San Diego Union Tribune

December 2, 2004

Marines pay a bloody price in 'taking the fight to the enemy'

By Otto Kreisher

WASHINGTON – At least 83 Marines were killed and hundreds more were wounded during last month's fight to destroy the insurgent stronghold in Fallujah. A Navy corpsman serving with the Marines also died.

The death toll, confirmed by the Marine Corps and the Navy yesterday, represents by far the bloodiest period for the Marines since the beginning of Operation Iraqi Freedom in March 2003.

It eclipses the previous high of 52 Marines killed in April, which also saw heavy fighting in Fallujah, and the 58 who died during the 42 days of fighting that took down Saddam Hussein's regime last year.

The Marines have now counted 368 deaths in Iraq, nearly 30 percent of the U.S. total of 1,256 reported killed in combat or accidents as of yesterday. The Navy has reported 19 killed in Iraq, about evenly split between medically trained corpsmen and Seabee construction specialists.

Gunnery Sgt. Kristine Scarber, a Marine spokeswoman, did not have figures on the number of Marines wounded in November, but she said 3,129 have been wounded since the start of Iraqi Freedom on March 19, 2003.

If that ratio of killed to wounded held up, the Marines would have had more than 700 wounded in November.

The Navy has reported 157 wounded in Iraq, a Navy spokeswoman said.

Since the start of U.S. military operations in Iraq, 9,552 U.S. service members have been wounded in action, according to the Defense Department's weekly tally.

Since May 1, 2003, when President Bush declared that major combat operations in Iraq had ended, 1,118 members of the U.S. military have died, according to The Associated Press.

That includes at least 875 deaths resulting from hostile action, according to the military's numbers.

The number of Marine fatalities in November accounted for 60 percent of last month's U.S. death toll of at least 136 – also a new high – even though the Marines make up only 18 percent of the U.S. forces in Iraq.

"It really proved that our Marines were taking the fight to the enemy. As a result, we would suffer more casualties," Scarber said.

Three defense analysts agreed with that assessment and said the disproportionate death toll was a result of the Marines bearing the major burden of the intense urban fighting in Fallujah, rather than any failure of their tactics, leadership or equipment.

"We are carrying the offensive to the enemy. In that case, especially when fighting in a city, you can expect higher casualties," said Robert Work, a defense analyst with the Center for Strategic and Budgetary Assessments.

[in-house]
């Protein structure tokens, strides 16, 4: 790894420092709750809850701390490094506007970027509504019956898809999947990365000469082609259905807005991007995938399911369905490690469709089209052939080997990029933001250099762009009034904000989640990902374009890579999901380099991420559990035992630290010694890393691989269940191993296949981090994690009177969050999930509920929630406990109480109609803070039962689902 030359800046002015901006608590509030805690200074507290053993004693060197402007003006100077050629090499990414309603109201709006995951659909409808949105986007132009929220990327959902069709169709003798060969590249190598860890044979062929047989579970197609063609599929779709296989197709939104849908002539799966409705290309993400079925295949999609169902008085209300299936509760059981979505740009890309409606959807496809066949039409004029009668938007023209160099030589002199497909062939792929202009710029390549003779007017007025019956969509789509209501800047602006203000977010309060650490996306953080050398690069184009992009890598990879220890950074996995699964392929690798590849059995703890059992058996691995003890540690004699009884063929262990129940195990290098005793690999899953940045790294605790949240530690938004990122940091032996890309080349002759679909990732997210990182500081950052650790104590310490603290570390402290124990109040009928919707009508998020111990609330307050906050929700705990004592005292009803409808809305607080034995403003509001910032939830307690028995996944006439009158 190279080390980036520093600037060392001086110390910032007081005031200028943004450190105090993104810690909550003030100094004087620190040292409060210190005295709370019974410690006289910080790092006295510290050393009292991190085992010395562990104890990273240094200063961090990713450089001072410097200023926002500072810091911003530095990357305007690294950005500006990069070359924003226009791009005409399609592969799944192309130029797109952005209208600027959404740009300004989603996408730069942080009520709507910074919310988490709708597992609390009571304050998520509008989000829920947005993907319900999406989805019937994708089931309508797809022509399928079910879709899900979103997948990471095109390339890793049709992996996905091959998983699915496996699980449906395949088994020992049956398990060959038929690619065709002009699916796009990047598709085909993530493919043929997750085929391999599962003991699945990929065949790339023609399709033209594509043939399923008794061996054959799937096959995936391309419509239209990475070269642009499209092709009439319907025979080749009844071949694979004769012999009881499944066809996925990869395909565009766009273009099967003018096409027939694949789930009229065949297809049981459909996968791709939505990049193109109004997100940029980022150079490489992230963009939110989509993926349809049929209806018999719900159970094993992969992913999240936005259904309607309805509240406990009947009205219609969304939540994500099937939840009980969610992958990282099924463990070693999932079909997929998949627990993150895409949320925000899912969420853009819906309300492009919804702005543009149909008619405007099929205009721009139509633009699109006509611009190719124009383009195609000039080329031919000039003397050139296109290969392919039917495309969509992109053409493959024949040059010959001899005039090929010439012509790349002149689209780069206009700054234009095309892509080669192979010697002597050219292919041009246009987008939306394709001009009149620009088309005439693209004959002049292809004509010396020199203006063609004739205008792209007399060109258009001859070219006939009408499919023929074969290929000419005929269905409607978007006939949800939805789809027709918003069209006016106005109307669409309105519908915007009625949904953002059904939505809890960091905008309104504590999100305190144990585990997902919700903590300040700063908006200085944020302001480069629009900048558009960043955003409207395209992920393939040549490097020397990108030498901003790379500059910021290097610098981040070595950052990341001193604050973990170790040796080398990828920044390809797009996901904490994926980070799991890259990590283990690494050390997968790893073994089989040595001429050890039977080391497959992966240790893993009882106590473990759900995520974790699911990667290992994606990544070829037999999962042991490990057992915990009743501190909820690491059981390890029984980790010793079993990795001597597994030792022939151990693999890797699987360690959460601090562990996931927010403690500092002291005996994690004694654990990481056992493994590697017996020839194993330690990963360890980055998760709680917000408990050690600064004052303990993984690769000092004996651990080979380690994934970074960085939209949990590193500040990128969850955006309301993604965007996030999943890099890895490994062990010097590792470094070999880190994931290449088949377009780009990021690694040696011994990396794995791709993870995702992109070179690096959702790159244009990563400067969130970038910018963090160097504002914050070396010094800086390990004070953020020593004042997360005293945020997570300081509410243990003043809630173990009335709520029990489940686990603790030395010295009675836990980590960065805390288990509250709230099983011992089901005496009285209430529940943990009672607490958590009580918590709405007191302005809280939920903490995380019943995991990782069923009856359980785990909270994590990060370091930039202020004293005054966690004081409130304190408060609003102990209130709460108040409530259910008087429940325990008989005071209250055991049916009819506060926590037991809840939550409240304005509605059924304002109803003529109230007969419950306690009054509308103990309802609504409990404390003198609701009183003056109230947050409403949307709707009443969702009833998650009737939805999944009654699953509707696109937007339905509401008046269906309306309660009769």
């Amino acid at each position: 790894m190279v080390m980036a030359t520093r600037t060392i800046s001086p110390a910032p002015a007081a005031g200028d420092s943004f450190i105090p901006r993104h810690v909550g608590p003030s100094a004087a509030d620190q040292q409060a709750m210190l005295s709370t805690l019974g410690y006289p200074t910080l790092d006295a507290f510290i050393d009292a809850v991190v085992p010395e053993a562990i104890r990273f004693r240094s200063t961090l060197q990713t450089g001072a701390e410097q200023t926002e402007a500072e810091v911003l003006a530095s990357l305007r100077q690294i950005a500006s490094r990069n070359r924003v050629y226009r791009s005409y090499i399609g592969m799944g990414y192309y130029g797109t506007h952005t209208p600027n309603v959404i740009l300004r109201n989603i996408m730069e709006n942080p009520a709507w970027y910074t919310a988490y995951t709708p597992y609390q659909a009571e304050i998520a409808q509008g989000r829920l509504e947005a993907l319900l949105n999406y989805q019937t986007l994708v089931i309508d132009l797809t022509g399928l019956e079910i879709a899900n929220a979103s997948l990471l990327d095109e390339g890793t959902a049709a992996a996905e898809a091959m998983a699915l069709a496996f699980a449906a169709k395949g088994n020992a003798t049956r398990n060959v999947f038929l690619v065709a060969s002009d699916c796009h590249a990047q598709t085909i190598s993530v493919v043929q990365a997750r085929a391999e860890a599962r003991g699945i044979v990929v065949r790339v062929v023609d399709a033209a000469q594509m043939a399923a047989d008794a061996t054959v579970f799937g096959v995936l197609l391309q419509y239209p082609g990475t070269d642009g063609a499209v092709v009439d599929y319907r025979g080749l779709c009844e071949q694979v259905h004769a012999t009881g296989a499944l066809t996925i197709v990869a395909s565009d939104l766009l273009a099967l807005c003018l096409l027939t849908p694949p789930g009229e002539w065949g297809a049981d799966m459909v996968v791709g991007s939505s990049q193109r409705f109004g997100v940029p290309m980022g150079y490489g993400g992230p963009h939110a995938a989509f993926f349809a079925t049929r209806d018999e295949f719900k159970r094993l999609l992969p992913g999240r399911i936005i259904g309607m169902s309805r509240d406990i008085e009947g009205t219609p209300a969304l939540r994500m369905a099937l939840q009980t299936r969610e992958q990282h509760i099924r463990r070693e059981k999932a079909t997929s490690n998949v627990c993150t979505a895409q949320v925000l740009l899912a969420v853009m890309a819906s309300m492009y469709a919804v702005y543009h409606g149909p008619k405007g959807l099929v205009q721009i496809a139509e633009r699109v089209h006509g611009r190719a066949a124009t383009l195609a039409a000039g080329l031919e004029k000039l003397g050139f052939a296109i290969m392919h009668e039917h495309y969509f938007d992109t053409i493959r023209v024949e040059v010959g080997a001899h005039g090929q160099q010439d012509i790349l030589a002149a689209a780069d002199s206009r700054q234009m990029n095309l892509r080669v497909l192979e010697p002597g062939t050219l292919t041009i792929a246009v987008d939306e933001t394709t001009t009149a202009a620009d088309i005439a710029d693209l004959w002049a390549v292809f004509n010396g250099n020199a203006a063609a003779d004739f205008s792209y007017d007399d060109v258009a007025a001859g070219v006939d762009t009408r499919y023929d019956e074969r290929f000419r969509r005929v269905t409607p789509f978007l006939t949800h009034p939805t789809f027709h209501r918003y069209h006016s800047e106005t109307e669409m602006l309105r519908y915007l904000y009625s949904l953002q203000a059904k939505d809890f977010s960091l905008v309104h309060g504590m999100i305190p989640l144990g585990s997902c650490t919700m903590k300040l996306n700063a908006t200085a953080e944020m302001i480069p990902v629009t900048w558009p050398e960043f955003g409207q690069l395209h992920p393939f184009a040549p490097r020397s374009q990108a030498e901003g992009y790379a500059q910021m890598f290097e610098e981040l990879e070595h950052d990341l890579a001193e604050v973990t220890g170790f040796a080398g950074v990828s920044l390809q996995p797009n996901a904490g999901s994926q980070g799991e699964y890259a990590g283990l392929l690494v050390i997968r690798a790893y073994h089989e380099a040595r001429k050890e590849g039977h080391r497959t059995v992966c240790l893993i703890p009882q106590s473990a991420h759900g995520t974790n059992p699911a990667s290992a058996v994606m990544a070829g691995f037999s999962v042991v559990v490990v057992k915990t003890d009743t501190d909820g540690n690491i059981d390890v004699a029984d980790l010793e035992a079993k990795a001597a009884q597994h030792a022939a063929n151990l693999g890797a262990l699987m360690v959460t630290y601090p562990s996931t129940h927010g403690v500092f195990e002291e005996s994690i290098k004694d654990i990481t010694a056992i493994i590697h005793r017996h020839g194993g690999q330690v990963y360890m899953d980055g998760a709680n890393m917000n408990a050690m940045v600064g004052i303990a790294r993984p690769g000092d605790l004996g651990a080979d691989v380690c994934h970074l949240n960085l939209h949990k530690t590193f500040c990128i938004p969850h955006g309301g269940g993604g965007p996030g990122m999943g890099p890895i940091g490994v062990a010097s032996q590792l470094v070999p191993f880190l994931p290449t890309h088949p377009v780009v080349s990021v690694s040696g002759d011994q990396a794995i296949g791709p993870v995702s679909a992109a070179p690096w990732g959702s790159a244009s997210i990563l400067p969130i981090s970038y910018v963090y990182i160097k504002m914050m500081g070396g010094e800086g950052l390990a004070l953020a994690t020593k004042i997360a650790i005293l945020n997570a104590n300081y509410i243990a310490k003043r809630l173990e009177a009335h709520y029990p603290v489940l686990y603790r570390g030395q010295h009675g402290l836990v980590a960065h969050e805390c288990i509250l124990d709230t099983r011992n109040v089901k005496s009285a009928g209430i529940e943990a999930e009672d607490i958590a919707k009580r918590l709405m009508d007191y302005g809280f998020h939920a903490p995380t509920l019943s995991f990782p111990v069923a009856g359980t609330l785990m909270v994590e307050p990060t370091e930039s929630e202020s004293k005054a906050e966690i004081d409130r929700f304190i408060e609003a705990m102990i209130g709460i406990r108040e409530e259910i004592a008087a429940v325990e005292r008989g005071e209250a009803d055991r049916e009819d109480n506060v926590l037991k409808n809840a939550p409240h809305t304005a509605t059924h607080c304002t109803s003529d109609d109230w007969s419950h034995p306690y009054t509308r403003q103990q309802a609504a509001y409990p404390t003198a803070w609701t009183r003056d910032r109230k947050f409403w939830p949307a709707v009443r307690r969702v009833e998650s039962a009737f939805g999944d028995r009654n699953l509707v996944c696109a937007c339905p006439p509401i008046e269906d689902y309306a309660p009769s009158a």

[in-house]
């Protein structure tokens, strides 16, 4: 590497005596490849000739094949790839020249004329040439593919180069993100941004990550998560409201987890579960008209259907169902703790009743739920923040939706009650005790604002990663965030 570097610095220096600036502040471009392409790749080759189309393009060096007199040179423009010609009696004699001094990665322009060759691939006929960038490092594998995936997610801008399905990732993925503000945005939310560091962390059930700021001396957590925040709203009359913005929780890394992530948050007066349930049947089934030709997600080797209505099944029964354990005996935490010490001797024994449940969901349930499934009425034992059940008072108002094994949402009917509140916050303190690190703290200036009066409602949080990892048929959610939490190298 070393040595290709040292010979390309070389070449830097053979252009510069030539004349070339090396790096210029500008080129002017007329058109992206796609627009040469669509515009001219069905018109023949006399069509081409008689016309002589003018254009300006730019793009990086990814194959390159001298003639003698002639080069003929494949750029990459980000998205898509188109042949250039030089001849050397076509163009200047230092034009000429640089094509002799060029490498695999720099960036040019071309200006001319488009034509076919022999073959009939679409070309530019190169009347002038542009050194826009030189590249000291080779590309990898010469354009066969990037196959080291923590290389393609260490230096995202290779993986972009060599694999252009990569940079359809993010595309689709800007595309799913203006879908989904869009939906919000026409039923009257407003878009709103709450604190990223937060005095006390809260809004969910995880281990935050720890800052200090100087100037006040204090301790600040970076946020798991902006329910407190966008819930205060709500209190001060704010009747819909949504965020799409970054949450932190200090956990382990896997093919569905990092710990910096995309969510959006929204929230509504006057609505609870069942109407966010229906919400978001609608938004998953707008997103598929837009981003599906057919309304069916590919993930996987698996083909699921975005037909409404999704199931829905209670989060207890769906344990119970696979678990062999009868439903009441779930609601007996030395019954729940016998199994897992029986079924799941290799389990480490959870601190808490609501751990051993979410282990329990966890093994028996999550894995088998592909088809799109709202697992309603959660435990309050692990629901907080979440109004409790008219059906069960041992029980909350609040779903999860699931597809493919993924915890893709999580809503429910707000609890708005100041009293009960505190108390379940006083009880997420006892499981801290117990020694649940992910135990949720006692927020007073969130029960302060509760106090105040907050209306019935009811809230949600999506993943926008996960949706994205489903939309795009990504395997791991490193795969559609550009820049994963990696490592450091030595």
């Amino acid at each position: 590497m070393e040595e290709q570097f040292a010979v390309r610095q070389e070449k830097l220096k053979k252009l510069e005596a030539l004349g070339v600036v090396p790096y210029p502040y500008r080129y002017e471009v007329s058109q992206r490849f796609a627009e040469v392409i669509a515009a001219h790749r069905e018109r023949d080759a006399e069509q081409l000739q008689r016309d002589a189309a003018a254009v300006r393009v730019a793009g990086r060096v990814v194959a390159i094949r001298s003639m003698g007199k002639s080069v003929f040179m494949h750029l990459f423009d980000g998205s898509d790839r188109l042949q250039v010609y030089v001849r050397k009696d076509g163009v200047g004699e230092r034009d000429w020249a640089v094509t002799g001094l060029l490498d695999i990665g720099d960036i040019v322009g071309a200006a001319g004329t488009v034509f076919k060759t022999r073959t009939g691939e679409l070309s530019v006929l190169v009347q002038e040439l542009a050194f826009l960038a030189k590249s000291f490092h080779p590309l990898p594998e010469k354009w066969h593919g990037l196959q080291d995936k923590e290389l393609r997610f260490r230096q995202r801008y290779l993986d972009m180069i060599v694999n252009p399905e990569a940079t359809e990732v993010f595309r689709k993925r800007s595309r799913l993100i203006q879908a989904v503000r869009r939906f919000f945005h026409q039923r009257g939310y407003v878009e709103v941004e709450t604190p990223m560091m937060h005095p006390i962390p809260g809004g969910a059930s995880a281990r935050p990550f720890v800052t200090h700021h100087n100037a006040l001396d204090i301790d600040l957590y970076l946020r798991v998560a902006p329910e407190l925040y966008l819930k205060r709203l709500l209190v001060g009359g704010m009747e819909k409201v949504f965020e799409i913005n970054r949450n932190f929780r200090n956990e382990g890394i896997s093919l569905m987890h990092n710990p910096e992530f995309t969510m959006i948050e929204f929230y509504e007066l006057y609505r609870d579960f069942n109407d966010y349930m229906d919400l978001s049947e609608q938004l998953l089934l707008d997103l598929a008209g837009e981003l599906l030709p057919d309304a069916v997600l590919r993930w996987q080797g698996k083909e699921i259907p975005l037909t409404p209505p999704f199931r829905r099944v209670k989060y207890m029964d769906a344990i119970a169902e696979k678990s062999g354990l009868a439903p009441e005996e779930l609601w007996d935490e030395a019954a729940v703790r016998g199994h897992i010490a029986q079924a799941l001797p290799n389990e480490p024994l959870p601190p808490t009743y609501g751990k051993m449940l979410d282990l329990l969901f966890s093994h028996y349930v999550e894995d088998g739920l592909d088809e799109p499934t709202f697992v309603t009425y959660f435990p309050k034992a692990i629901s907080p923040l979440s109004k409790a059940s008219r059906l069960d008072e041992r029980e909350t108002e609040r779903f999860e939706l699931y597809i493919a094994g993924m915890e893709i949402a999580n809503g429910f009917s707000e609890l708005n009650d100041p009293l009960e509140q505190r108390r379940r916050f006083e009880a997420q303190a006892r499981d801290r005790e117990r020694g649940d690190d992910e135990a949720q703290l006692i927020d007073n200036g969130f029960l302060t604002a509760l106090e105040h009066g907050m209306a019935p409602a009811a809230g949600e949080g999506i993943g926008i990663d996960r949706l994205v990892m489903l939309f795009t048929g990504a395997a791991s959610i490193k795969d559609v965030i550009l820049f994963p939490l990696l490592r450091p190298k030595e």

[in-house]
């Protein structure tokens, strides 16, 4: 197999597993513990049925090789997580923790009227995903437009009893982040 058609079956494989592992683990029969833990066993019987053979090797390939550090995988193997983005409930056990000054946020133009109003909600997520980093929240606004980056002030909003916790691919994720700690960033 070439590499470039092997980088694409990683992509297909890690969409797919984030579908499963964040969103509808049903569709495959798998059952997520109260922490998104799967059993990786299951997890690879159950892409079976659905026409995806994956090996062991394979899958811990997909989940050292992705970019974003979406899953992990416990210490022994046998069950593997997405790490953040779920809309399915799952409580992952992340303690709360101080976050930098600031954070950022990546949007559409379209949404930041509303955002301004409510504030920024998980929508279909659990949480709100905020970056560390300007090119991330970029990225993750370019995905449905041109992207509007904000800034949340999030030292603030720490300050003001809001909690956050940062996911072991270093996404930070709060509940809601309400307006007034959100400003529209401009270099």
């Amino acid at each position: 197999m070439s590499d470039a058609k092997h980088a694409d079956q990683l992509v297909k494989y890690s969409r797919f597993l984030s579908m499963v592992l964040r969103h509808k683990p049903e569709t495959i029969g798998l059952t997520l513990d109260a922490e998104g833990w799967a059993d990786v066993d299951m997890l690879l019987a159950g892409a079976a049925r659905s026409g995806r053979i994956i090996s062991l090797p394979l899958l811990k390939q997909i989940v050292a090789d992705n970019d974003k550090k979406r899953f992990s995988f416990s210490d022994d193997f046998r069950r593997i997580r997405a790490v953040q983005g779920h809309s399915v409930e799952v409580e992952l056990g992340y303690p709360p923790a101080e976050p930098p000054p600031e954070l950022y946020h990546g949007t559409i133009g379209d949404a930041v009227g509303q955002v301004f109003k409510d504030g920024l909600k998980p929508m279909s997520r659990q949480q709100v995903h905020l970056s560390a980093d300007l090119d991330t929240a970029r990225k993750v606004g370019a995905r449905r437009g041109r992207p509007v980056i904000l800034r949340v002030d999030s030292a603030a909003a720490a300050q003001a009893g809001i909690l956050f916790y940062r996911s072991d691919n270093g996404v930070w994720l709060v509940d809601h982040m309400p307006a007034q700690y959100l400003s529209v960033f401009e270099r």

"I think it's mostly the fact that the MEF was the most heavily involved in this operation" (in Fallujah), analyst Jay Farrar said, referring to the Camp Pendleton-based 1st Marine Expeditionary Force, which commands the Marines in Iraq.

Although the Marines account for about 25,000 of the U.S. force of 138,000 in Iraq, they contributed about two-thirds of the troops that fought their way through the narrow streets of Fallujah last month.

"As a norm, the Marines tend to be a bit more aggressive than the Army, but you have to keep in perspective the nature of the operation in Fallujah," added Farrar, an official and analyst with the Center for Strategic and International Studies.

Work and Farrar both are retired Marine officers. But Daniel Goure, a national security analyst at the Lexington Institution, also said the Marines' high casualty count "was a reflection of the kind of fighting they had to do."

And it was "par for the course for serious urban combat, particularly when you don't want to level the town," Goure said.

"To some extent, the high casualty count was due to the Marines' desire to minimize civilian casualties" and damage to the buildings, he said.

"Despite the (media) images of bombing and devastation, this was a restrained operation, and one of the consequences of restrained tactics is higher casualties."

In major urban combat in previous wars, infantry assaults normally were accompanied by massive aerial bombing or intense artillery barrages.

But the Marine and Army forces that assaulted Fallujah used limited numbers of precision bombs, closely controlled artillery and direct fire from tanks and armored vehicles to reduce the damage to the city.

Farrar conceded that the casualty statistics for Fallujah "are pretty ugly."

"But they don't seem to be having a negative impact on the force," Farrar said. "The troops still seem committed to the mission."

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